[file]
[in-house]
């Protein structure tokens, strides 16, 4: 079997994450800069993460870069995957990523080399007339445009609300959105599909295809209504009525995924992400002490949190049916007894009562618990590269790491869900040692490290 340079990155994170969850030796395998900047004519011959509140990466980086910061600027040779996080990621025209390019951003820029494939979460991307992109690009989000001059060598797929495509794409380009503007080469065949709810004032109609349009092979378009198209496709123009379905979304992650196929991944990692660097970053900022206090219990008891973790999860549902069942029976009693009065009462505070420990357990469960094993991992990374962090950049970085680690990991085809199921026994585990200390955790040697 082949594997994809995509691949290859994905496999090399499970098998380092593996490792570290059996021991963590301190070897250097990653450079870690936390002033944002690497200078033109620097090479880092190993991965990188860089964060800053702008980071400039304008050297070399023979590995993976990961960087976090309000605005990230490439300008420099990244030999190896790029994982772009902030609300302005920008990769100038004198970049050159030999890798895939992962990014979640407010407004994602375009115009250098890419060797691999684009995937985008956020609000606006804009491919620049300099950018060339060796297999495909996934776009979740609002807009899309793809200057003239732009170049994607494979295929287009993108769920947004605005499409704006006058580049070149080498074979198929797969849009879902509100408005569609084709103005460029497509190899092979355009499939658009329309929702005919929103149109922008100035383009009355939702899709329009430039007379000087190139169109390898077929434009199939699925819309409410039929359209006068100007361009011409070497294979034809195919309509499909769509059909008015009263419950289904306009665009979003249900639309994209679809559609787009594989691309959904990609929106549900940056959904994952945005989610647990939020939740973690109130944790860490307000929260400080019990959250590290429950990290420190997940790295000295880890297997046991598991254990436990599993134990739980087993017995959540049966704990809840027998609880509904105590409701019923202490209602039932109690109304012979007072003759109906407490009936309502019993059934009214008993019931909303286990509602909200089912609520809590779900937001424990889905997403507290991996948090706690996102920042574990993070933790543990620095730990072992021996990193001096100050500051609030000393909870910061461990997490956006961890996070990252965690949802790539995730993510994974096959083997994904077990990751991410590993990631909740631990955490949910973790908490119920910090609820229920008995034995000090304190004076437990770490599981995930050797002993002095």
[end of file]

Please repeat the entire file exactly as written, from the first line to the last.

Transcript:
[in-house]
């Protein structure tokens, strides 16, 4: 079997994450800069993460870069995957990523080399007339445009609300959105599909295809209504009525995924992400002490949190049916007894009562618990590269790491869900040692490290 340079990155994170969850030796395998900047004519011959509140990466980086910061600027040779996080990621025209390019951003820029494939979460991307992109690009989000001059060598797929495509794409380009503007080469065949709810004032109609349009092979378009198209496709123009379905979304992650196929991944990692660097970053900022206090219990008891973790999860549902069942029976009693009065009462505070420990357990469960094993991992990374962090950049970085680690990991085809199921026994585990200390955790040697 082949594997994809995509691949290859994905496999090399499970098998380092593996490792570290059996021991963590301190070897250097990653450079870690936390002033944002690497200078033109620097090479880092190993991965990188860089964060800053702008980071400039304008050297070399023979590995993976990961960087976090309000605005990230490439300008420099990244030999190896790029994982772009902030609300302005920008990769100038004198970049050159030999890798895939992962990014979640407010407004994602375009115009250098890419060797691999684009995937985008956020609000606006804009491919620049300099950018060339060796297999495909996934776009979740609002807009899309793809200057003239732009170049994607494979295929287009993108769920947004605005499409704006006058580049070149080498074979198929797969849009879902509100408005569609084709103005460029497509190899092979355009499939658009329309929702005919929103149109922008100035383009009355939702899709329009430039007379000087190139169109390898077929434009199939699925819309409410039929359209006068100007361009011409070497294979034809195919309509499909769509059909008015009263419950289904306009665009979003249900639309994209679809559609787009594989691309959904990609929106549900940056959904994952945005989610647990939020939740973690109130944790860490307000929260400080019990959250590290429950990290420190997940790295000295880890297997046991598991254990436990599993134990739980087993017995959540049966704990809840027998609880509904105590409701019923202490209602039932109690109304012979007072003759109906407490009936309502019993059934009214008993019931909303286990509602909200089912609520809590779900937001424990889905997403507290991996948090706690996102920042574990993070933790543990620095730990072992021996990193001096100050500051609030000393909870910061461990997490956006961890996070990252965690949802790539995730993510994974096959083997994904077990990751991410590993990631909740631990955490949910973790908490119920910090609820229920008995034995000090304190004076437990770490599981995930050797002993002095």